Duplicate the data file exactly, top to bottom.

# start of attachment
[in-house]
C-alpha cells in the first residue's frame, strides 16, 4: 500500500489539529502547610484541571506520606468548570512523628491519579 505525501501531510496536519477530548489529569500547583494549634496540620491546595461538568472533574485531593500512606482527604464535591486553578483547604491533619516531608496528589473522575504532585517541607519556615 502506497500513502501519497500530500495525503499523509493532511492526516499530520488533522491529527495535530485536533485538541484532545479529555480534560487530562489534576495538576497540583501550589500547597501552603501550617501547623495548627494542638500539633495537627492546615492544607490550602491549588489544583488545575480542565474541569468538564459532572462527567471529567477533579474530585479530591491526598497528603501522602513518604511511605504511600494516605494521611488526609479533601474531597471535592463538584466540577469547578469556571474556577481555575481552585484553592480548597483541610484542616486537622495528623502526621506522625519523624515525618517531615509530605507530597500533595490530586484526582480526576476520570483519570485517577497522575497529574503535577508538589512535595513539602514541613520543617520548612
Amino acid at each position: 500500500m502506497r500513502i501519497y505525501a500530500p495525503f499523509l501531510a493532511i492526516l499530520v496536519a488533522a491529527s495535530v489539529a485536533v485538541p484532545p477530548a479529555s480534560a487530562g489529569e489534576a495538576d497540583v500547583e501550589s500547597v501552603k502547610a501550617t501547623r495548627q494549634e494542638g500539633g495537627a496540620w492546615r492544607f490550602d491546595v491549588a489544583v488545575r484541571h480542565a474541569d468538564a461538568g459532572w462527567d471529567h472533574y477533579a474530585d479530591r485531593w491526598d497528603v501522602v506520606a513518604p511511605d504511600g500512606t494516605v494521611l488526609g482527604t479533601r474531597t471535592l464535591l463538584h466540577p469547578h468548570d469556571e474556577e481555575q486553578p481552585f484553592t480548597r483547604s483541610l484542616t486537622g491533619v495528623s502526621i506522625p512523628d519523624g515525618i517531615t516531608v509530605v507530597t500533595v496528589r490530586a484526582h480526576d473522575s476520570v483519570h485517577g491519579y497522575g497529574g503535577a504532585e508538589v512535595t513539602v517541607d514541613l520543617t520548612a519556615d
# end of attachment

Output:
[in-house]
C-alpha cells in the first residue's frame, strides 16, 4: 500500500489539529502547610484541571506520606468548570512523628491519579 505525501501531510496536519477530548489529569500547583494549634496540620491546595461538568472533574485531593500512606482527604464535591486553578483547604491533619516531608496528589473522575504532585517541607519556615 502506497500513502501519497500530500495525503499523509493532511492526516499530520488533522491529527495535530485536533485538541484532545479529555480534560487530562489534576495538576497540583501550589500547597501552603501550617501547623495548627494542638500539633495537627492546615492544607490550602491549588489544583488545575480542565474541569468538564459532572462527567471529567477533579474530585479530591491526598497528603501522602513518604511511605504511600494516605494521611488526609479533601474531597471535592463538584466540577469547578469556571474556577481555575481552585484553592480548597483541610484542616486537622495528623502526621506522625519523624515525618517531615509530605507530597500533595490530586484526582480526576476520570483519570485517577497522575497529574503535577508538589512535595513539602514541613520543617520548612
Amino acid at each position: 500500500m502506497r500513502i501519497y505525501a500530500p495525503f499523509l501531510a493532511i492526516l499530520v496536519a488533522a491529527s495535530v489539529a485536533v485538541p484532545p477530548a479529555s480534560a487530562g489529569e489534576a495538576d497540583v500547583e501550589s500547597v501552603k502547610a501550617t501547623r495548627q494549634e494542638g500539633g495537627a496540620w492546615r492544607f490550602d491546595v491549588a489544583v488545575r484541571h480542565a474541569d468538564a461538568g459532572w462527567d471529567h472533574y477533579a474530585d479530591r485531593w491526598d497528603v501522602v506520606a513518604p511511605d504511600g500512606t494516605v494521611l488526609g482527604t479533601r474531597t471535592l464535591l463538584h466540577p469547578h468548570d469556571e474556577e481555575q486553578p481552585f484553592t480548597r483547604s483541610l484542616t486537622g491533619v495528623s502526621i506522625p512523628d519523624g515525618i517531615t516531608v509530605v507530597t500533595v496528589r490530586a484526582h480526576d473522575s476520570v483519570h485517577g491519579y497522575g497529574g503535577a504532585e508538589v512535595t513539602v517541607d514541613l520543617t520548612a519556615d